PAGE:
"Open markets offer the only realistic hope of pulling billions of people in developing countries out of abject poverty, while sustaining prosperity in the industrialized world."1
—Kofi Annan, former United Nations Secretary-General
Many people mark the birth of economics as the publication of Adam Smith's The Wealth of Nations in 1776. Actually, this classic's full title is An Inquiry into the Nature and Causes of the Wealth of Nations, and Smith does indeed attempt to explain why some nations achieve wealth and others fail to do so. Yet, in the 241 years since the book's publication, the gap between rich countries and poor countries has grown even larger. Economists are still refining their answer to the original question: Why are some countries rich and others poor, and what can be done about it?
"Rich" and "Poor"
In common language, the terms "rich" and "poor" are often used in a relative sense: A "poor" person has less income, wealth, goods, or services than a "rich" person. When considering nations, economists often use gross domestic product (GDP) per capita as an indicator of average economic well-being within a country. GDP is the total market value, expressed in dollars, of all final goods and services produced in an economy in a given year. In a sense, a country's GDP is like its yearly income. So, dividing a particular country's GDP by its population is an estimate of how much income, on average, the economy produces per person (per capita) per year. In other words, GDP per capita is a measure of a nation's standard of living. For example, in 2016, GDP per capita was $57,467 in the United States, $42,158 in Canada, $27,539 in South Korea, $8,123 in China, $1,513 in Ghana, and $455 in Liberia (Figure 1).2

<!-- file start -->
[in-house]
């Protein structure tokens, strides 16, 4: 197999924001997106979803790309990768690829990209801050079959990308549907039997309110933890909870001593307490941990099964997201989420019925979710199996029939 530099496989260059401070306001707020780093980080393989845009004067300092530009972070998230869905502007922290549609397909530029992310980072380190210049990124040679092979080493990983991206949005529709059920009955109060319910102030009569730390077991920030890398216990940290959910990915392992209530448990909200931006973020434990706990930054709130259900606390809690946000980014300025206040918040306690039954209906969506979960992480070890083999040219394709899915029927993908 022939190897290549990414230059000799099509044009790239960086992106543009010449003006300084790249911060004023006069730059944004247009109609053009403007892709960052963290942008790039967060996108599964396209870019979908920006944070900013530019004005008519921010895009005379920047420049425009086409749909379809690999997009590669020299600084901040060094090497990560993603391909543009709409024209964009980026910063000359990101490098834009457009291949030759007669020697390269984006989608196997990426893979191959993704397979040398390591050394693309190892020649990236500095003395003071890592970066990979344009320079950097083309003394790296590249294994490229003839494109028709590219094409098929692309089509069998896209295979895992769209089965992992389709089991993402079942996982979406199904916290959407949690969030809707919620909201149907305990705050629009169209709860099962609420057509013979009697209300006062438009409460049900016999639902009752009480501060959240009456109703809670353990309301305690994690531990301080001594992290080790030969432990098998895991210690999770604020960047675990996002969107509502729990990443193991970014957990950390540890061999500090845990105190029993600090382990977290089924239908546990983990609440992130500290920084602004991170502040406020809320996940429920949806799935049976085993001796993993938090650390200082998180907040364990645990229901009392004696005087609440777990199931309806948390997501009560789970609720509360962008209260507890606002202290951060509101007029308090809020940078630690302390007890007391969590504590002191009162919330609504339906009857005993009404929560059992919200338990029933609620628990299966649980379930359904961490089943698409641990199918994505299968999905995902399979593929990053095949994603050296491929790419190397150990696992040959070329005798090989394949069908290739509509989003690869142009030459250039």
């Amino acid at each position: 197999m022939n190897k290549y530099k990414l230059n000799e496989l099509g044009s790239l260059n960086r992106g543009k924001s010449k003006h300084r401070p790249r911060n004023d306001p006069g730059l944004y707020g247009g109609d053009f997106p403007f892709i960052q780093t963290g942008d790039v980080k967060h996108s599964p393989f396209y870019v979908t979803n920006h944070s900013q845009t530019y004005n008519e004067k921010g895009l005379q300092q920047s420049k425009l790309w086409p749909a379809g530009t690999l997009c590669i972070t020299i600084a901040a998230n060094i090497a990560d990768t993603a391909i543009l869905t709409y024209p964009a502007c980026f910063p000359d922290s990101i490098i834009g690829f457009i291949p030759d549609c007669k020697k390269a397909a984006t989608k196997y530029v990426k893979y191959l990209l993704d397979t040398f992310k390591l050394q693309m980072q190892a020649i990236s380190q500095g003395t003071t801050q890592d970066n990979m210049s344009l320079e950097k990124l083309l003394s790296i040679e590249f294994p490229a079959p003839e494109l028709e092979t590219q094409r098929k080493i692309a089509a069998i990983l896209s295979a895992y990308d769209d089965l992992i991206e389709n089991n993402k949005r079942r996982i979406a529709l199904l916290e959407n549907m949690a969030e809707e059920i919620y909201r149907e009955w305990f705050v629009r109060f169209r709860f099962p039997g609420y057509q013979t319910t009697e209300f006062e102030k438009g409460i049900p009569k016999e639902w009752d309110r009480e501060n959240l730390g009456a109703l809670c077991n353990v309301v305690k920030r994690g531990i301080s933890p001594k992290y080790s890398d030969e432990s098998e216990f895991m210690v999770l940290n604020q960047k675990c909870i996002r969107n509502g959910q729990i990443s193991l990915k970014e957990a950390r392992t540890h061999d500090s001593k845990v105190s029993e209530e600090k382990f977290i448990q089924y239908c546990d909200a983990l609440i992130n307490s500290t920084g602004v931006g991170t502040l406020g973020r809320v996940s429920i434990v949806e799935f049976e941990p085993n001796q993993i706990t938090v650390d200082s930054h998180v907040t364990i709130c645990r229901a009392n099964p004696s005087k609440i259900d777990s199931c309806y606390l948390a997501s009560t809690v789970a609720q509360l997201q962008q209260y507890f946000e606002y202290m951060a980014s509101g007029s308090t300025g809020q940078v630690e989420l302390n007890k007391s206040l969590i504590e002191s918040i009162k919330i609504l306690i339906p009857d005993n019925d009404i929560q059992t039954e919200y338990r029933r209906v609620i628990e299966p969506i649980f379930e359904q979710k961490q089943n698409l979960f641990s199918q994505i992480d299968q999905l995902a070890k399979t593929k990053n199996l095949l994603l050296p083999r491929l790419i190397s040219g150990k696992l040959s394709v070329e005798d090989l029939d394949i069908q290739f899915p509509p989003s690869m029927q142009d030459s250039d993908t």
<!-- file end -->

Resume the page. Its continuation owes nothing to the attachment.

Because GDP per capita is simply GDP divided by the population, it is a measure of income as if it were divided equally among the population. In reality, there can be large differences in the incomes of people within a country. So, even in a country with relatively low GDP, some people will be better off than others. And, there are poor people in very wealthy countries. In 2013 (the most recent year comprehensive data on global poverty are available), 767 million people, or 10.7 percent of the world population, were estimated to be living below the international poverty line of $1.90 per person per day.3 Whether for people or nations, the key to escaping poverty lies in rising levels of income. For nations specifically, which measure wealth in terms of GDP, escaping poverty requires increasing the amount of output (per person) that their economy produces. In short, economic growth enables countries to escape poverty.
How Do Economies Grow?